Flow strength of highly hydrated Mg- and Na-sulfate hydrate salts, pure and in mixtures with water ice, with application to Europa

William B. Durham, Laura A. Stern, Tomoaki Kubo, Stephen H. Kirby

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Abstract

We selected two Europan-ice-shell candidate highly hydrated sulfate salts for a laboratory survey of ductile flow properties: MgSO4 · 7H2O (epsomite) and Na2SO4 · 10H2O (mirabilite), called MS7 and NS10, respectively. Polycrystalline samples in pure form and in mixtures with water ice I were tested using our cryogenic high-pressure creep apparatus at temperatures 232 ≤ T ≤ 294 K, confining pressures P = 50 and 100 MPa, and strain rates 4 × 10-8 ≤ ∞dot;e ≤ 7 × 10-5 s-1. Grain size of NS10 samples was > 100 μm. The flow strength σ of pure MS7 was over 100 times that of polycrystalline ice I at comparable conditions; that of pure NS10 over 20 times that of ice. In terms of the creep law ∞dot;e = Aσn e-Q/RT, where R is the gas constant, we determine parameter values of A = 1012.1 MPa-ns-1, n = 5.4, and Q = 128 kJ/mol for pure NS10. Composites of ice I and NS10 of volume fraction φ NS10 have flow strength σc = [φNS10σNS10J + (1 - φ NS10iceIJ]1/J where J ≈ -0.5, making the effect on the flow of ice with low volume fractions of NS10 much like that of virtually undeformable hard rock inclusions. Being much stronger and denser than ice, massive sulfate inclusions in the warmer, ductile layer of the Europan ice shell are less likely to be entrained in convective ice flow and more likely to be drawn to the base of the ice shell by gravitational forces and eventually expelled. With only smaller, dispersed sulfate inclusions, at probable sulfate φ < 0.2, the shell may be treated rheologically as pure, polycrystalline ice, with boundary conditions perhaps influenced by the high density and low thermal conductivity of the hydrated salts.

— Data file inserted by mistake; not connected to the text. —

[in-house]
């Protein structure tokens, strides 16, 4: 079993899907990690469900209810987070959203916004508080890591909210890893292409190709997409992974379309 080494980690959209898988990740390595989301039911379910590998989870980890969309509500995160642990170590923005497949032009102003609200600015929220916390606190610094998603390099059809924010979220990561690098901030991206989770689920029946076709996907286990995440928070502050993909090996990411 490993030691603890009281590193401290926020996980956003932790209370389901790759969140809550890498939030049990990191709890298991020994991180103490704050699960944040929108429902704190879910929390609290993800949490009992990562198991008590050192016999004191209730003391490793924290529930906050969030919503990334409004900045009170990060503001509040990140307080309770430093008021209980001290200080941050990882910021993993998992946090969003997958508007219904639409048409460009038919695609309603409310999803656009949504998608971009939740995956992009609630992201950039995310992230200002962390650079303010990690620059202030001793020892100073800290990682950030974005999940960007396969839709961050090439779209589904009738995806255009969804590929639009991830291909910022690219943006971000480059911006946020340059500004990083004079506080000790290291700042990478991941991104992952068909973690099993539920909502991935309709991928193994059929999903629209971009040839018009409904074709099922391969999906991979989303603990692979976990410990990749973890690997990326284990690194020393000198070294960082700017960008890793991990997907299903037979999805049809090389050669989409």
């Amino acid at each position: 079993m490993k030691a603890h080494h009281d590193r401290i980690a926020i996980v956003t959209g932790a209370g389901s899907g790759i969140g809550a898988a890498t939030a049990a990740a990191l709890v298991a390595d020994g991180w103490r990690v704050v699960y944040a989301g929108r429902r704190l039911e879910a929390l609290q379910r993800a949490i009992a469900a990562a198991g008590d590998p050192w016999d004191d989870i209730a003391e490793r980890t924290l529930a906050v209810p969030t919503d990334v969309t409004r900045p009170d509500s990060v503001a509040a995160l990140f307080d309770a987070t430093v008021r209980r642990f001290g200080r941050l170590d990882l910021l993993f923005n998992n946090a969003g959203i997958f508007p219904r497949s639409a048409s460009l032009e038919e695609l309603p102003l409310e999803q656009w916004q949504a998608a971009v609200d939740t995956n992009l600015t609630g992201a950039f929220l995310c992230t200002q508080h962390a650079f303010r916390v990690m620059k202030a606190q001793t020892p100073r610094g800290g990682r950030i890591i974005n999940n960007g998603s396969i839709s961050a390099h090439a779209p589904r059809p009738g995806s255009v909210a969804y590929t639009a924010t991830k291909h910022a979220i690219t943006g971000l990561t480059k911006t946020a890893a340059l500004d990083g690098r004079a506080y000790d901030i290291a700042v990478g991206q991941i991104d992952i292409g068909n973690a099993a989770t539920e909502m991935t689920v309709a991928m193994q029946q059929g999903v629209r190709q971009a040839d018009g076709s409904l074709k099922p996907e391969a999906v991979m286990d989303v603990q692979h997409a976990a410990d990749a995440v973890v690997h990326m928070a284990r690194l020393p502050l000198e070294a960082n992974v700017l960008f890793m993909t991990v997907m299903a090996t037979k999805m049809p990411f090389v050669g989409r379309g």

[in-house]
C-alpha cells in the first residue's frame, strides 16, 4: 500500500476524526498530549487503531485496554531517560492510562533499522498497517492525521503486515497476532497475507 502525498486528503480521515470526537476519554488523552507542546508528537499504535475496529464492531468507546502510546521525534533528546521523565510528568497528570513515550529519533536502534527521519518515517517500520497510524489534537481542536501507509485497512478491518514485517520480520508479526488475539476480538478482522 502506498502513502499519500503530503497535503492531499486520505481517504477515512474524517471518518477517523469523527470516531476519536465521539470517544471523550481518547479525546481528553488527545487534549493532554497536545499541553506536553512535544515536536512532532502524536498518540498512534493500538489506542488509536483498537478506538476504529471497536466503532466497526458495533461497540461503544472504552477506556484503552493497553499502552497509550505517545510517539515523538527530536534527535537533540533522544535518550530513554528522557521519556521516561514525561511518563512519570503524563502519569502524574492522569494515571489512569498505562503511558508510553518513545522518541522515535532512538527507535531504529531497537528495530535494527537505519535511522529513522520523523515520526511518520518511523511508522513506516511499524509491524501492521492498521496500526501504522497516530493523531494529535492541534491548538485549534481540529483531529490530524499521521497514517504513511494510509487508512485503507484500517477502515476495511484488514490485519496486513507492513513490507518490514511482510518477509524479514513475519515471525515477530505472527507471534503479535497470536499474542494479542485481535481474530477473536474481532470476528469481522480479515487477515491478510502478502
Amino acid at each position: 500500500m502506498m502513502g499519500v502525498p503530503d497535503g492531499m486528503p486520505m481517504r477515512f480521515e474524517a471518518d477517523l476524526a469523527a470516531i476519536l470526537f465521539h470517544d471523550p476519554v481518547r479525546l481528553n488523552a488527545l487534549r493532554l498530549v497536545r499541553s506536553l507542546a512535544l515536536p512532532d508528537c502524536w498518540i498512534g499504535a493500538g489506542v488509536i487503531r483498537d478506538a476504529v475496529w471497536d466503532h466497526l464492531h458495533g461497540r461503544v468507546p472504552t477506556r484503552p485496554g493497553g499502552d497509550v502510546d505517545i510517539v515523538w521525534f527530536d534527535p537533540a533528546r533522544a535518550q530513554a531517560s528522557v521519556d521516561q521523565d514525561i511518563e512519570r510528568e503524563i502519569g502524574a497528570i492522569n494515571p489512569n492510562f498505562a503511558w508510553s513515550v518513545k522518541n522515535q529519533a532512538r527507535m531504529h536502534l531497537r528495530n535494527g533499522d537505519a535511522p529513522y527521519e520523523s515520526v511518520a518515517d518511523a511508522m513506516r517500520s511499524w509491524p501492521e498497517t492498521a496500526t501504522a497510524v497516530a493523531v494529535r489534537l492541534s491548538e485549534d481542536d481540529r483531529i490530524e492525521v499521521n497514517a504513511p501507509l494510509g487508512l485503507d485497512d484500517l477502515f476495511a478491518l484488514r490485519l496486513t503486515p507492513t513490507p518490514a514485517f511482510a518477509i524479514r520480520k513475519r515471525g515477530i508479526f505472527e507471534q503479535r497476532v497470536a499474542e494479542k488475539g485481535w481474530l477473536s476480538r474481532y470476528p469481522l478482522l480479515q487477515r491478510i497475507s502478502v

Original languageEnglish
Article numberE12010
Pages (from-to)1-10
Number of pages10
JournalJournal of Geophysical Research E: Planets
Volume110
Issue number12
DOIs
Publication statusPublished - Dec 20 2005

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All Science Journal Classification (ASJC) codes

  • Geophysics
  • Forestry
  • Oceanography
  • Aquatic Science
  • Ecology
  • Water Science and Technology
  • Soil Science
  • Geochemistry and Petrology
  • Earth-Surface Processes
  • Atmospheric Science
  • Earth and Planetary Sciences (miscellaneous)
  • Space and Planetary Science
  • Palaeontology

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